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Re: Debian decides to adopt time-based release freezes

On Wed, Aug 05, 2009 at 09:04:46AM +0100, Steve Langasek wrote:
> I'm not sure whether this subthread is really going anywhere, given that it
> seems to have devolved into a complaint about the handling of a particular
> bug, and playing whack-a-mole on a public mailing list in response to
> individual interactions seems a thoroughly ineffective way to change
> anything about the Debian-Ubuntu relationship at large.  Still, given that I
> have personal knowledge of the bug in question, I can't help but respond...

The bug is actually not a single bug but reflects the cooperation
between Ubuntu and Debian on the eglibc side. It may be different in
some other areas, but it reflect my daily feelings.

> On Tue, Aug 04, 2009 at 11:18:26PM +0200, Pierre Habouzit wrote:
> > On Tue, Aug 04, 2009 at 10:29:11AM +0100, Steve Langasek wrote:
> > > I'm sorry that you have a negative impression of Ubuntu's relationship
> > > with Debian, but there's plenty of data available that contradicts
> > > your conclusion (including BTS reports that have been posted to this
> > > very thread).
> > The problem is there is also plenty of data, like for example the recent
> > #539950 (on a package never uploaded to Debian) which is looking a _lot_
> > like LP#408901. In this bug, the Ubuntu developer is (IMHO) trying to
> > make the Debian one find, fix and patch the bug for him.
> The package has not yet been uploaded to Debian, but the package that was
> uploaded to Ubuntu is based on the Debian repo where eglibc 2.10 is being
> staged for upload.  Why do you conclude that the Ubuntu developer is trying
> to make Debian find and fix the bug?  Do you think that Ubuntu developers
> should only communicate with Debian about bugs they already know the fixes
> for, and that anything else implies that Ubuntu is expecting Debian to fix
> the bug for them?  Is sharing information about known bugs not *also* a
> useful form of collaboration?
> Do you think Ubuntu developers should not communicate with Debian developers
> about possible upcoming regressions?  Or are you only arguing that such
> communication should not take place in the BTS?  (I can certainly sympathize
> with the latter, since using non-existent version numbers when filing bugs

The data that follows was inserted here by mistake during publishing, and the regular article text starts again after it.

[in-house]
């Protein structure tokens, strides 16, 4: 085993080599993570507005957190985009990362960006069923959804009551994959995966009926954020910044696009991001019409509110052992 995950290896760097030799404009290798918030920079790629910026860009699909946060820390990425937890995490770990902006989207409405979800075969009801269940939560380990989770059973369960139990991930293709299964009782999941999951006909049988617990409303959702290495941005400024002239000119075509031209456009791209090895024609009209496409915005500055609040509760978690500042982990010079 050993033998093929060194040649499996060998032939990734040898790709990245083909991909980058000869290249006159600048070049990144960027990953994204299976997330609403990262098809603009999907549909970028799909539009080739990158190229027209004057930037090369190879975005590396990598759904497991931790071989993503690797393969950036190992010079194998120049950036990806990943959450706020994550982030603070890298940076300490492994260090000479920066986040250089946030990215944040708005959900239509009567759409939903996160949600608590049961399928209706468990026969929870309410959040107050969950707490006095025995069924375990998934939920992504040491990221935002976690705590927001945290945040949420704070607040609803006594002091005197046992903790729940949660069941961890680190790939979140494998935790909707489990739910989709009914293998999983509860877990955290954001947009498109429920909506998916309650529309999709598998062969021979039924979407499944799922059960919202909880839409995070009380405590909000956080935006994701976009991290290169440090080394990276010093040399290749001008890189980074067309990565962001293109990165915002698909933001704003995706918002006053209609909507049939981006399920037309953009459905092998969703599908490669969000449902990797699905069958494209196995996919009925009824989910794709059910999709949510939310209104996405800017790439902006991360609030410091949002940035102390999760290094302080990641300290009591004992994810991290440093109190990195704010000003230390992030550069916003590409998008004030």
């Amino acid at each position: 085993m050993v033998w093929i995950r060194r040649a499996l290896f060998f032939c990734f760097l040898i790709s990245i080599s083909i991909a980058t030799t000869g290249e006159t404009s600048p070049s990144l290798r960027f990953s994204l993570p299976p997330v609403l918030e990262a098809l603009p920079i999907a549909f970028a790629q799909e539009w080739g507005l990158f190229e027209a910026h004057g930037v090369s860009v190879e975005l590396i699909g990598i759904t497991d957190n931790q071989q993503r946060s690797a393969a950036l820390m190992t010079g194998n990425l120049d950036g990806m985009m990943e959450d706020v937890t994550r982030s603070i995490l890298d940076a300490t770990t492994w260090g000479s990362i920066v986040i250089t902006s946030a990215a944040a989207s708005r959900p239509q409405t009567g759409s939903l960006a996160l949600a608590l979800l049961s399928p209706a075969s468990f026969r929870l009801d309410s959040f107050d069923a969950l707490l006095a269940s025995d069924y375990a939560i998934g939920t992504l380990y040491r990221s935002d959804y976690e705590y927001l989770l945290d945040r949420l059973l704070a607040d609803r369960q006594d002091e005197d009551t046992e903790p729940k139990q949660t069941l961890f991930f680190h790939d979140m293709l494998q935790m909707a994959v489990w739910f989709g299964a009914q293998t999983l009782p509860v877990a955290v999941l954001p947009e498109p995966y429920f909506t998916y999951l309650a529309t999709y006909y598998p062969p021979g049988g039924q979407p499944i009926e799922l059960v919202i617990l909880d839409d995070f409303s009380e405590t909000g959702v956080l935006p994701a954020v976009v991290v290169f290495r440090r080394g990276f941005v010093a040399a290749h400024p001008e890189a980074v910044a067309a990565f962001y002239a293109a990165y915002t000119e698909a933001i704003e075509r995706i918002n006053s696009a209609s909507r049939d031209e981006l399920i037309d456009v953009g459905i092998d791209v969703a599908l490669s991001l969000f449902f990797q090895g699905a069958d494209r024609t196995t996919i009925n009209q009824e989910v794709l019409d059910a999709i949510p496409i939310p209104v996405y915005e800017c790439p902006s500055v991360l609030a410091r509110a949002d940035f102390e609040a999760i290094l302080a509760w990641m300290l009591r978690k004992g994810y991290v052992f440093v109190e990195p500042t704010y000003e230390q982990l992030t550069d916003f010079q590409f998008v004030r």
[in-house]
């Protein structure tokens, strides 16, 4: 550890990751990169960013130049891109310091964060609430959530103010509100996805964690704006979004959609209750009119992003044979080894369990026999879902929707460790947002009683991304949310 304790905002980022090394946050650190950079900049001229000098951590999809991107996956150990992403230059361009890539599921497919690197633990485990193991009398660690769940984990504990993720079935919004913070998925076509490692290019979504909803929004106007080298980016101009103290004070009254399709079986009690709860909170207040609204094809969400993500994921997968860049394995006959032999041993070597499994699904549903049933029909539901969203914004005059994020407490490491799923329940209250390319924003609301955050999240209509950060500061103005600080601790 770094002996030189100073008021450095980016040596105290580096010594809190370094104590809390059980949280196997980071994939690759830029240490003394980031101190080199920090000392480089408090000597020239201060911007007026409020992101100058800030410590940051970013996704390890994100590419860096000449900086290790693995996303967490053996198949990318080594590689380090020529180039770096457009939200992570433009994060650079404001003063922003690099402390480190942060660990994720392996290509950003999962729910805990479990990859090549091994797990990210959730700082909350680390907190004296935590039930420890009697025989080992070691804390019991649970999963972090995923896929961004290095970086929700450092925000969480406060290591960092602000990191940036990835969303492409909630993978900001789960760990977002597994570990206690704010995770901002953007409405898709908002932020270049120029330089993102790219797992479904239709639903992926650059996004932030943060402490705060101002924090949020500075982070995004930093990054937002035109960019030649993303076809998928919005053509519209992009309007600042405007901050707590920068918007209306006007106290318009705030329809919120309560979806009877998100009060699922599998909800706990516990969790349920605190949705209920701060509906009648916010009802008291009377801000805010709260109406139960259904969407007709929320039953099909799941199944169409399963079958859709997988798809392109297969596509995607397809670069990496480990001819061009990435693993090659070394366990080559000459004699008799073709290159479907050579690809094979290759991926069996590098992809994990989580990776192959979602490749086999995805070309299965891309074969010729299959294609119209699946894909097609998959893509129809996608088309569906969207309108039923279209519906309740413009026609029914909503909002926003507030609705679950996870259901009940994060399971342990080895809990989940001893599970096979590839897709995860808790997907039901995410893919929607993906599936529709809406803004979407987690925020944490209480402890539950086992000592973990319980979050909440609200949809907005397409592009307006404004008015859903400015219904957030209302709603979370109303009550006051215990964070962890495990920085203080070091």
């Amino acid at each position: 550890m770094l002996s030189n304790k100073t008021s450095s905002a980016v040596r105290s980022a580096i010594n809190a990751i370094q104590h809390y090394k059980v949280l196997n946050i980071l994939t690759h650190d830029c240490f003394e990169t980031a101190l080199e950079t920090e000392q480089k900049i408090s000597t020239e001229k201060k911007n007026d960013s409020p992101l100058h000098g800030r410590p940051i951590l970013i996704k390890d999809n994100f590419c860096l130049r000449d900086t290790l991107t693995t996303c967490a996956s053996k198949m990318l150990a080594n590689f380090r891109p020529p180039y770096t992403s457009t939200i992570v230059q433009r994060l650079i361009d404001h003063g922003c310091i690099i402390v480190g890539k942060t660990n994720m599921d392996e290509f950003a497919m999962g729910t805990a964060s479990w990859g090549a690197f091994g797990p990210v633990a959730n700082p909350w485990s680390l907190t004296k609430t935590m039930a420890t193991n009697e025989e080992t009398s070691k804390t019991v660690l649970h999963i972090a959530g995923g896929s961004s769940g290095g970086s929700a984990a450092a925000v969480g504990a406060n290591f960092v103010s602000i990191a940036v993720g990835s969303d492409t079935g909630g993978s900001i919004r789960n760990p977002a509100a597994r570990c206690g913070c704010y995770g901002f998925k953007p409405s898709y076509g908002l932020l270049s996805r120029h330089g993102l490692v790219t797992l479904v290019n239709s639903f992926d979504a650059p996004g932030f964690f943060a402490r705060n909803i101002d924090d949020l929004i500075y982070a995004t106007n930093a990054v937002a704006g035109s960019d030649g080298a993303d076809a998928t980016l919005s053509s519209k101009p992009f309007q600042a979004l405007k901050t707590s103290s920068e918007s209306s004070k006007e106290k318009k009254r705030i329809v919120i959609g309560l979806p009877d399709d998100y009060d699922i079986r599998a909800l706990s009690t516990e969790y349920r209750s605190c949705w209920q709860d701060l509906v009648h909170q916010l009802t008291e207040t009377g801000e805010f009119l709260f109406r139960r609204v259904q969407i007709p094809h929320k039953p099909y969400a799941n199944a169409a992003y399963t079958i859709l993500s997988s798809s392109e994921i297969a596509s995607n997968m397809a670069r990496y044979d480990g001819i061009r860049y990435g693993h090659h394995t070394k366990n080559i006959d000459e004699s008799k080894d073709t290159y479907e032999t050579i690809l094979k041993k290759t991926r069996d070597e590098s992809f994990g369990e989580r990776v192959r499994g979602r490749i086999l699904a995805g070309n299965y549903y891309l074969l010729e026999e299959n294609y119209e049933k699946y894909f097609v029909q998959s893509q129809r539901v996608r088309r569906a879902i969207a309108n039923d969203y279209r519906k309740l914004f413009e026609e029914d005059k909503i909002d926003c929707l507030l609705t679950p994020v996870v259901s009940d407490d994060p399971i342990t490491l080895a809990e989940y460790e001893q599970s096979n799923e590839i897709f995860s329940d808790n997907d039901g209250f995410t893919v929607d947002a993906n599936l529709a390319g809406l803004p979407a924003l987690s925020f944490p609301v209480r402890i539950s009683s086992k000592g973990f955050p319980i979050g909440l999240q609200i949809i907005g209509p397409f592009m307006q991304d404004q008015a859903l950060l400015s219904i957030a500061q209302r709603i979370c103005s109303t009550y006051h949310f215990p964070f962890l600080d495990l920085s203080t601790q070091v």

> in the BTS is effectively garbage data; I'm just not clear exactly what your
> objection is in this case.)
> Given that this is almost certainly an upstream bug, and a regression vs.
> 2.9, I would think that the Debian maintainers would, in the general case,
> welcome being kept in the loop about such a bug.  If that's not true, how
> should the Ubuntu developers know this?  In this instance, the bug was
> forwarded to Debian by a developer who does a significant proportion of the
> glibc work in Ubuntu, and is not an unknown entity to the Debian glibc
> maintainers.  If the Debian glibc maintainers don't want to receive warning
> about such upcoming issues, or want to receive it by other means, has any
> effort been made to communicate this to Matthias?  (Posting to
> debian-project certainly doesn't count...)  How in the general case is
> Ubuntu developer X supposed to know whether Debian maintainer Y is going to
> welcome being kept apprised of upcoming problems they will face when
> upgrading to a new upstream version, or will instead regard it as a "dirty
> trick"?

In an ideal world seeing such a bug report in the Debian BTS would have
been appreciated. In practice, except a few minor exceptions, the code
always flows from Debian to Ubuntu, so I clearly have some a priori.

I have been personally informed about this bug about 15 minutes after it
has been submitted in the Ubuntu BTS, thanks to IRC. I usually get 
informed about problems on the Ubuntu side that way, and until recently 
I answered or fixed them depending on my *free time*.

In short Ubuntu is doing cosmetic tweaks to the packaging, and Debian is
maintaining the packaging, writing patches, and does most of the